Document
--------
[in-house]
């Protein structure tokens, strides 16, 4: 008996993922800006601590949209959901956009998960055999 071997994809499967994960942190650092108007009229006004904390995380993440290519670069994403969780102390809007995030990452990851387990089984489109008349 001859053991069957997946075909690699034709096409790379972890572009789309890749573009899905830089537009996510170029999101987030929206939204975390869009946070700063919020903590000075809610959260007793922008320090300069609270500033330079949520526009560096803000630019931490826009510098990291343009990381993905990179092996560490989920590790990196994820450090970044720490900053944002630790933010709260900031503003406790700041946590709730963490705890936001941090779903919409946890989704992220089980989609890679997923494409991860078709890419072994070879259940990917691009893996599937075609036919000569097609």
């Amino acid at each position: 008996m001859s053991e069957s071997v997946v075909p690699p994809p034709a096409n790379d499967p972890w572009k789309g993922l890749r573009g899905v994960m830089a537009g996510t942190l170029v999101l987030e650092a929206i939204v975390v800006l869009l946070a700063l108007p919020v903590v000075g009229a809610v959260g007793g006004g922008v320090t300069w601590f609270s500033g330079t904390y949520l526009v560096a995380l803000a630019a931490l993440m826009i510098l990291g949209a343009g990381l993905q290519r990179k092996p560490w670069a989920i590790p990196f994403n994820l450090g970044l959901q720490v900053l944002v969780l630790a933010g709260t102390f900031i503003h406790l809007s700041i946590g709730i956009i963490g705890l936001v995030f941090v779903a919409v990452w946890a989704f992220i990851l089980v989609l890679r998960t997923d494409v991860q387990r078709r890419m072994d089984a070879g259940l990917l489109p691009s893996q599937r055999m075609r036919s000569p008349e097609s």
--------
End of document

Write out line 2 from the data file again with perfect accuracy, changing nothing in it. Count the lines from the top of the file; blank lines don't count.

């Protein structure tokens, strides 16, 4: 008996993922800006601590949209959901956009998960055999 071997994809499967994960942190650092108007009229006004904390995380993440290519670069994403969780102390809007995030990452990851387990089984489109008349 001859053991069957997946075909690699034709096409790379972890572009789309890749573009899905830089537009996510170029999101987030929206939204975390869009946070700063919020903590000075809610959260007793922008320090300069609270500033330079949520526009560096803000630019931490826009510098990291343009990381993905990179092996560490989920590790990196994820450090970044720490900053944002630790933010709260900031503003406790700041946590709730963490705890936001941090779903919409946890989704992220089980989609890679997923494409991860078709890419072994070879259940990917691009893996599937075609036919000569097609």